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1.
Acta Leprol ; 7 Suppl 1: 203-7, 1989.
Artigo em Inglês | MEDLINE | ID: mdl-2503991

RESUMO

Requisite to a detailed understanding of the molecular basis of bacterial pathogenesis is a genetic system which allows for the transfer, mutation, and expression of specific genes. Genetic analysis of mycobacteria has been exceedingly difficult since the mycobacteria grow slowly and no natural efficient method of gene transfer within the pathogenic has thus far been found. Using a molecular genetic approach, we have developed both the vectors and the methodology for efficient gene transfer in the mycobacteria. Initially, a novel of type of mycobacteriophage vector was developed, termed a shuttle phasmid. This hybrid shuttle vector replicates in Escherichia coli as a plasmid and in mycobacteria as a phage, capable of introducing foreign DNA into a wide variety of mycobacterial species. A set of shuttle phasmids, constructed from a temperate mycobacteriophage, retained their ability to lysogenize their mycobacterial hosts and could thus introduce foreign DNA stably into mycobacterial cells. An E. coli gene conferring kanamycin-resistance was cloned into these vectors and shown to express in the mycobacteria, thus providing the first selectable marker gene for subsequent genetic studies. Using kanamycin-resistance gene as a selection, the M. fortuitum plasmid pAL5000 replicon, and electroporation; a plasmid transformation system has been developed for both M. smegmatis and BCG. We now plan to use these phage and plasmid systems to analyze, genetically, the virulence attributes of the pathogenic mycobacteria. In addition, by introducing and expressing foreign antigens in BCG, we hope to develop a novel recombinant multi-vaccine vehicle capable of conferring immunity to a variety of bacterial, viral, and parasitic pathogens.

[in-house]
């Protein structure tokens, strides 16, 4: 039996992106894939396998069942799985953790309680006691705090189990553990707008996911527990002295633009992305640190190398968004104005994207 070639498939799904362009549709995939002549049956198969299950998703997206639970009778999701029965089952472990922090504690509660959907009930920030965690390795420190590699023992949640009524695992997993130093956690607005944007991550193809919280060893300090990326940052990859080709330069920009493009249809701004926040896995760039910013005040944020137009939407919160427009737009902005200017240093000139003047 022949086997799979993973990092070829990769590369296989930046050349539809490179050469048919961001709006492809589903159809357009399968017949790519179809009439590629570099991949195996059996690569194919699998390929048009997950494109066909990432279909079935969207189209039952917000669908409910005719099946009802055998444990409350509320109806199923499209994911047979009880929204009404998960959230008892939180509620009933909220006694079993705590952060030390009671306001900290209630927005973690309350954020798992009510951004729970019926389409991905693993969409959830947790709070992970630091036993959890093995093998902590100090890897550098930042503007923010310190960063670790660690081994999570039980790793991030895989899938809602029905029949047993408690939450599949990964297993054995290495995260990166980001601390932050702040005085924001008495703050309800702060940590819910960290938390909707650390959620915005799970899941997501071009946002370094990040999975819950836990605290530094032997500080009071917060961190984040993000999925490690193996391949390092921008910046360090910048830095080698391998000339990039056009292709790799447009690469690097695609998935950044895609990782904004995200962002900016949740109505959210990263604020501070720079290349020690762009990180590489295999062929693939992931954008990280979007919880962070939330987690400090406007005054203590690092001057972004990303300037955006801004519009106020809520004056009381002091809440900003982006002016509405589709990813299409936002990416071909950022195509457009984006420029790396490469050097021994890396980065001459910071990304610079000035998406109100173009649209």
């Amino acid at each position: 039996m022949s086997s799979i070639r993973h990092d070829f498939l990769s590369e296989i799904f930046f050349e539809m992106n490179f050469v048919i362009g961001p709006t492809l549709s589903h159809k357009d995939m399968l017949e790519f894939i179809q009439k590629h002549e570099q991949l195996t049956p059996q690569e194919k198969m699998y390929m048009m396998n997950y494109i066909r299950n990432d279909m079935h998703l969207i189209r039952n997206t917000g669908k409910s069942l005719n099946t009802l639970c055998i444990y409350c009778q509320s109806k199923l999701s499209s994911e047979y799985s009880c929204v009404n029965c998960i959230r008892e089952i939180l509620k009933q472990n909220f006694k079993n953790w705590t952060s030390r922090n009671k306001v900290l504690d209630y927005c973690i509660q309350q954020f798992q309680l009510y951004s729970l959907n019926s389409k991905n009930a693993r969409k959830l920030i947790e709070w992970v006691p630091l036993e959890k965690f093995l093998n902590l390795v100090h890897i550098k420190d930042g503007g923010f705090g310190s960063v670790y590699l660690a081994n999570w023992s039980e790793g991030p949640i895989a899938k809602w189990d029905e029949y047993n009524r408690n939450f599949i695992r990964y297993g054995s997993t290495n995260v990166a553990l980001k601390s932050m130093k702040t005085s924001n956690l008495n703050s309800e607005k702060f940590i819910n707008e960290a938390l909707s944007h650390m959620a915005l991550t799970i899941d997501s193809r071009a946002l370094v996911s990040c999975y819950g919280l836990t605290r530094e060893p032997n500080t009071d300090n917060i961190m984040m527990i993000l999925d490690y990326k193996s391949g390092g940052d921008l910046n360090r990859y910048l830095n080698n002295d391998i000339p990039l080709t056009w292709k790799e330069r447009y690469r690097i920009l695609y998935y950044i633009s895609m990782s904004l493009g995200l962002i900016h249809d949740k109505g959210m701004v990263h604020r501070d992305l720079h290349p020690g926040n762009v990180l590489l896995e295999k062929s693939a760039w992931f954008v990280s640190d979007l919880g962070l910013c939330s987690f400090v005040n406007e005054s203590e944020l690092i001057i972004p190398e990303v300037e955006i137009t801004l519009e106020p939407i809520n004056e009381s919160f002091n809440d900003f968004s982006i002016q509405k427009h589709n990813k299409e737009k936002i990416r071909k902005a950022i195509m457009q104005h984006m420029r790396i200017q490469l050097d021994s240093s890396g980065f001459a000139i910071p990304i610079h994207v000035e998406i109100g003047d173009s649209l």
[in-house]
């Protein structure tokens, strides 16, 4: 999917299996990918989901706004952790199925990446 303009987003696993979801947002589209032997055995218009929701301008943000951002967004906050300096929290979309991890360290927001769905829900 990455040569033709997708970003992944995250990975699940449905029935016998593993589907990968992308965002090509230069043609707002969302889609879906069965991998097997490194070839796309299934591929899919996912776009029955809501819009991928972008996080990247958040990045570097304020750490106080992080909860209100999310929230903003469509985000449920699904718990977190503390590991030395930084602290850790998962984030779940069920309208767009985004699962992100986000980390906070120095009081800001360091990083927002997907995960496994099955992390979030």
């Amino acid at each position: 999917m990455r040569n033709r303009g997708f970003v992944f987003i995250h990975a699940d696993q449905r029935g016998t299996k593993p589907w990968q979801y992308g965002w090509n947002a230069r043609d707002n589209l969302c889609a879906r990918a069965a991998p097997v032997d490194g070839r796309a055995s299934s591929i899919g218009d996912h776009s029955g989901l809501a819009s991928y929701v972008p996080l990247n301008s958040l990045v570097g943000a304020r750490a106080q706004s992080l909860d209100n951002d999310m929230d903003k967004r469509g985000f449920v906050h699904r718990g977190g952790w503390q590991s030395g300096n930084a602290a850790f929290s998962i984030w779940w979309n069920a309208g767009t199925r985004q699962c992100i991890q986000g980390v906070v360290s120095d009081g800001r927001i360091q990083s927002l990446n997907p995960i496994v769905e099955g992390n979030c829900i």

Assuntos
Mycobacterium/genética , Vacina BCG/isolamento & purificação , Vacinas Bacterianas/isolamento & purificação , Genes Bacterianos , Vetores Genéticos , Mycobacterium/imunologia , Mycobacterium/patogenicidade , Plasmídeos , Transformação Genética , Virulência
2.
Proc Natl Acad Sci U S A ; 85(18): 6987-91, 1988 Sep.
Artigo em Inglês | MEDLINE | ID: mdl-2842799

RESUMO

Requisite to a detailed understanding of the molecular basis of bacterial pathogenesis is a genetic system that allows for the transfer, mutation, and expression of specific genes. Because of the continuing importance of tuberculosis and leprosy worldwide, we initiated studies to develop a genetic system in mycobacteria and here report the use of two complementary strategies to introduce and express selectable genetic markers. First, an Escherichia coli cosmid was inserted into the temperate mycobacteriophage L1, generating shuttle phasmids replicating as plasmids in E. coli and phage capable of lysogenizing the mycobacterial host. These temperate shuttle phasmids form turbid plaques on Mycobacterium smegmatis and, upon lysogenization, confer resistance to superinfection and integrate within the mycobacterial chromosome. When an L1 shuttle phasmid containing a cloned gene conferring kanamycin resistance in E. coli was introduced into M. smegmatis, stable kanamycin-resistant colonies--i.e., lysogens--were obtained. Second, to develop a plasmid transformation system in mycobacteria, M. fortuitum/E. coli hybrid plasmids containing mycobacterial and E. coli replicons and a kanamycin-resistance gene were constructed. When introduced into M. smegmatis or BCG (Mycobacterium tuberculosis typus bovinus var. Bacille-Calmette-Guérin) by electroporation, these shuttle plasmids conferred stable kanamycin resistance upon transformants. These systems should facilitate genetic analyses of mycobacterial pathogenesis and the development of recombinant mycobacterial vaccines.


Assuntos
Regulação da Expressão Gênica , Lisogenia , Mycobacterium/genética , Transformação Bacteriana , Clonagem Molecular , Escherichia coli/genética , Canamicina Quinase , Hanseníase/microbiologia , Métodos , Mycobacterium/enzimologia , Fosfotransferases/genética , Plasmídeos , Tuberculose/microbiologia
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